Study purposes were to evaluate for inter-individual variability in the trajectories of three objective measures of physical function (PF) in older patients receiving chemotherapy (n = 112) and determine which characteristics were associated with worse PF.
Balance, gait speed, and chair-stand test were evaluated at initiation and 1, 3, 6, 9, and 12 months following chemotherapy. Hierarchical linear modeling was used to assess inter-individual variability in the trajectories of the three tests. Demographic, clinical, and symptom characteristics, and levels of cognitive function associated with initial levels and changes over time in each of the tests were determined.
Gait speed and chair-stand tests improved over time. Balance declined until month 6, then increased. Characteristics associated with decreases in balance scores at initiation of chemotherapy were lower level of education and lower Karnofsky Performance Status (KPS) score. For initial levels of poorer gait speed, older age, poorer Trail Making Test B (TMTB), and worse Attentional Function Index scores were the associated characteristics. Lower KPS scores, higher body mass index, and poorer TMTB scores were associated with poorer chair-stand times at initiation of chemotherapy. Worse trajectories of chair-stand times were associated with poorer chair-stand time at enrollment. Characteristic associated with lower initial levels and improved trajectories of balance was older age at enrollment.
Determination of characteristics associated with decrements in balance, gait speed, and chair-stand can assist clinicians to identify older oncology patients at risk for decrements in PF. Interventions to maintain and improve PF need to be implemented with higher risk patients.
Decrements in physical function (PF) in older oncology patients are associated with increased health care utilization and shorter survival . While chemotherapy is a common treatment, limited information is available on its impact on PF in older adults during and following its completion. Most of the studies of PF in older oncology patients used self-report measures. However, recent findings suggest that subjective and objective measures of PF assess different dimensions of functional status . Of ten longitudinal studies of PF in older patients undergoing chemotherapy [3,4,5,6,7,8,9,10,11,12], only five used objective measures and findings were inconsistent [8,9,10,11,12]. In one that evaluated for changes in grip strength, chair-stand, and 2-min walk tests, over 1 year, in 97 older patients with acute myeloid leukemia , grip strength showed an initial decline with subsequent recovery, the other two tests improved over time. In another study of 38 older patients , grip strength declined, chair-stand scores remained stable, and walking distance improved from initiation to third cycle of chemotherapy.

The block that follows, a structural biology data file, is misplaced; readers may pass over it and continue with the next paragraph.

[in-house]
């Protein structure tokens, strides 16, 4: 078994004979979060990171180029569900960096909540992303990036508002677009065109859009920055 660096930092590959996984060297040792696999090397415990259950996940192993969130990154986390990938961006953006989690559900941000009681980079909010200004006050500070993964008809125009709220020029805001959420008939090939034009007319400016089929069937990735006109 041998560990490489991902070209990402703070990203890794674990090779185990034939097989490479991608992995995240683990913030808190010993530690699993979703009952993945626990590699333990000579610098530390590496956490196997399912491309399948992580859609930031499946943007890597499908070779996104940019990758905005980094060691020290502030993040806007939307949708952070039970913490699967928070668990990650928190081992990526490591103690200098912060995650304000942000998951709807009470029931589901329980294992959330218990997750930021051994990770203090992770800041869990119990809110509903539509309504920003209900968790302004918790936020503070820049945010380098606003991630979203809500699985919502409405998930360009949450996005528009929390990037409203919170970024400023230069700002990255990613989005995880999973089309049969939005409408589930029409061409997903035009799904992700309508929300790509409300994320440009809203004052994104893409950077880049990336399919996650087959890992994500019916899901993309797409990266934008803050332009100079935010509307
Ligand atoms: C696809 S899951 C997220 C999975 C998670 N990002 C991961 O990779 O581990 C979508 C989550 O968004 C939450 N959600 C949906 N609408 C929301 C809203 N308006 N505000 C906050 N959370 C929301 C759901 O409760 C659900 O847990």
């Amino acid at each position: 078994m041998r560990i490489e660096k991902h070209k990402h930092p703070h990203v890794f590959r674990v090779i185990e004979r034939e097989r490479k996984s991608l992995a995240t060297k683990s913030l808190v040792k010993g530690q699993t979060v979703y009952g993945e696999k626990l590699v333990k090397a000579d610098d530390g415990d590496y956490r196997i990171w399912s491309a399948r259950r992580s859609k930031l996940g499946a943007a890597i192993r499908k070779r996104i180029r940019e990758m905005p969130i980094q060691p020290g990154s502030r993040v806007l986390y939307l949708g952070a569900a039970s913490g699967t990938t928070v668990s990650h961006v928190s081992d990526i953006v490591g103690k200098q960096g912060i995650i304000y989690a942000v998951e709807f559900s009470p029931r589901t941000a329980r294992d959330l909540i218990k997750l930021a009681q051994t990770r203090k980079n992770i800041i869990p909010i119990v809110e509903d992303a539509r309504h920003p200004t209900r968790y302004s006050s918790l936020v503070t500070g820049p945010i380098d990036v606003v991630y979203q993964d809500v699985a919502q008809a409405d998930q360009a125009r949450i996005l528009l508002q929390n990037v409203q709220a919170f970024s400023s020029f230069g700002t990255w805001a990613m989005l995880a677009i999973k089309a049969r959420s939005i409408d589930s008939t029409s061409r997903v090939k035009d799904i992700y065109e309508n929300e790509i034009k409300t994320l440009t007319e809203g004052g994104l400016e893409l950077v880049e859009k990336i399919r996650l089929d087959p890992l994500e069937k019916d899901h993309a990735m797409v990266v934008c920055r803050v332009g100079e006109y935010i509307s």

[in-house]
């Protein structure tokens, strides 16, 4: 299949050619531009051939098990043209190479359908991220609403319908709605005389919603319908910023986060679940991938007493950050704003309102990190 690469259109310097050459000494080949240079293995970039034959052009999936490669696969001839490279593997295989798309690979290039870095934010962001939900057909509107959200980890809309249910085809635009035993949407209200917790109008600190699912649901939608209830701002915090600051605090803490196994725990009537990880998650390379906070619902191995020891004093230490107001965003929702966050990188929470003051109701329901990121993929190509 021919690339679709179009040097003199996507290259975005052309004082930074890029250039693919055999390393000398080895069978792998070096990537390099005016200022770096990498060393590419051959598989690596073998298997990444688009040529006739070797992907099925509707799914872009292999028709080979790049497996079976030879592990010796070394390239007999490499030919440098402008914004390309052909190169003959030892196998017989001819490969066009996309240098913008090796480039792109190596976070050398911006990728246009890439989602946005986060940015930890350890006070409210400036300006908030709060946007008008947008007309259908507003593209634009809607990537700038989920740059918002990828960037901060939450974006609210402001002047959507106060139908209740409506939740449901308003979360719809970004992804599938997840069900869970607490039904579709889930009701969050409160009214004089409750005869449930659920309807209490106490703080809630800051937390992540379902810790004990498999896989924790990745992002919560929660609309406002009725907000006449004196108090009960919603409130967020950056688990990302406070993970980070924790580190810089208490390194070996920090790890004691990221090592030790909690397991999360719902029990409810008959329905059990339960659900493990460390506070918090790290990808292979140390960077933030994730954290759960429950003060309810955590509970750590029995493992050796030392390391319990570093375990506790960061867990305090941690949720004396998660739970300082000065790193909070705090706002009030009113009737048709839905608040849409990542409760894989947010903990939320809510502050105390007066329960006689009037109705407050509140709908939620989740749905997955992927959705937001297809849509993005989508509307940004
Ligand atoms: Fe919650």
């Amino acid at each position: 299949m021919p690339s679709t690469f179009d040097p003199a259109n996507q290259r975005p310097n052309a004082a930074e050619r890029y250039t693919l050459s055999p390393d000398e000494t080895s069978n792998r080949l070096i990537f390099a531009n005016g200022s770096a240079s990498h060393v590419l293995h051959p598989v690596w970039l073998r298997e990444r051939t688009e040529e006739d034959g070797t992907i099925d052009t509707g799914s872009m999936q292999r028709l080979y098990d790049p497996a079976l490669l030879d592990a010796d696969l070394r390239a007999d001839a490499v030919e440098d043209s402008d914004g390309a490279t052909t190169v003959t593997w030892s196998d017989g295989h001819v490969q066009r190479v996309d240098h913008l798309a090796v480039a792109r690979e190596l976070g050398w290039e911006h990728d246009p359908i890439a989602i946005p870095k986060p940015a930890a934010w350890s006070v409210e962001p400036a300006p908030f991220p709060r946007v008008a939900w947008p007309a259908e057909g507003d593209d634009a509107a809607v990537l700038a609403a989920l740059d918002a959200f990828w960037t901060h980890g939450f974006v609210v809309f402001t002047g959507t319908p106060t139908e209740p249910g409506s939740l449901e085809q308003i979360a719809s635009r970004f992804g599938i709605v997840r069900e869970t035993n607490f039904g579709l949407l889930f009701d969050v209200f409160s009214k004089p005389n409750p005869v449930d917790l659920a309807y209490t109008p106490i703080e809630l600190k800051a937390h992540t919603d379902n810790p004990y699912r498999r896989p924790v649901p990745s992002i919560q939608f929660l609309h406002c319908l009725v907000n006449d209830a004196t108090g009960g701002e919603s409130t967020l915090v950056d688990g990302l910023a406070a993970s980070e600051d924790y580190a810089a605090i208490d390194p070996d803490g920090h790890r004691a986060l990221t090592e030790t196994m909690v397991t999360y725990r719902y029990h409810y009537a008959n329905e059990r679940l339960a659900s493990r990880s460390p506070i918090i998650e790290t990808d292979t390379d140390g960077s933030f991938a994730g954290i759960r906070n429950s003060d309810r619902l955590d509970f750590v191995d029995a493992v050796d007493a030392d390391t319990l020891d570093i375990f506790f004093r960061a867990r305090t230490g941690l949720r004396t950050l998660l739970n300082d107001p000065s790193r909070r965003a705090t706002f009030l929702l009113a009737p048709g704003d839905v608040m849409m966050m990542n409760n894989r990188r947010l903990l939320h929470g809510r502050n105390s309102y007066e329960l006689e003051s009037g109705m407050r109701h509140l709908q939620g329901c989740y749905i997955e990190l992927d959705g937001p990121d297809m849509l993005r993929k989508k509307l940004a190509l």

In the third study of 30 older patients with lung cancer , walk speed decreased from prior to through weeks 6 and 12 after chemotherapy administration. In the fourth study that evaluated for changes in PF in 32 patients with multiple myeloma at diagnosis and 6 months later , no differences in Timed-Up-and-Go test scores were found. In the fifth study of 49 patients who were recruited before or within 3 days of starting chemotherapy treatment for leukemia , compared to pretreatment scores, independent activities of daily living (ADL), Short Physical Performance Battery (SPPB) test scores, and grip strength declined at 8 weeks after hospital discharge. While these studies provide objective data on changes in PF, none evaluated whether selected demographic, clinical, and symptom characteristics were associated with decrements in PF. Further, four studies had relatively small sample sizes and short-term follow-up [8, 9, 11, 12]. Equally important, while these longitudinal studies used objective tests from the SPPB [8,9,10,11,12], only one of them used all three SPPB tests (i.e., balance, gait speed (GS), and chair-stand) . As noted previously , each of the SPPB tests provides unique information about PF.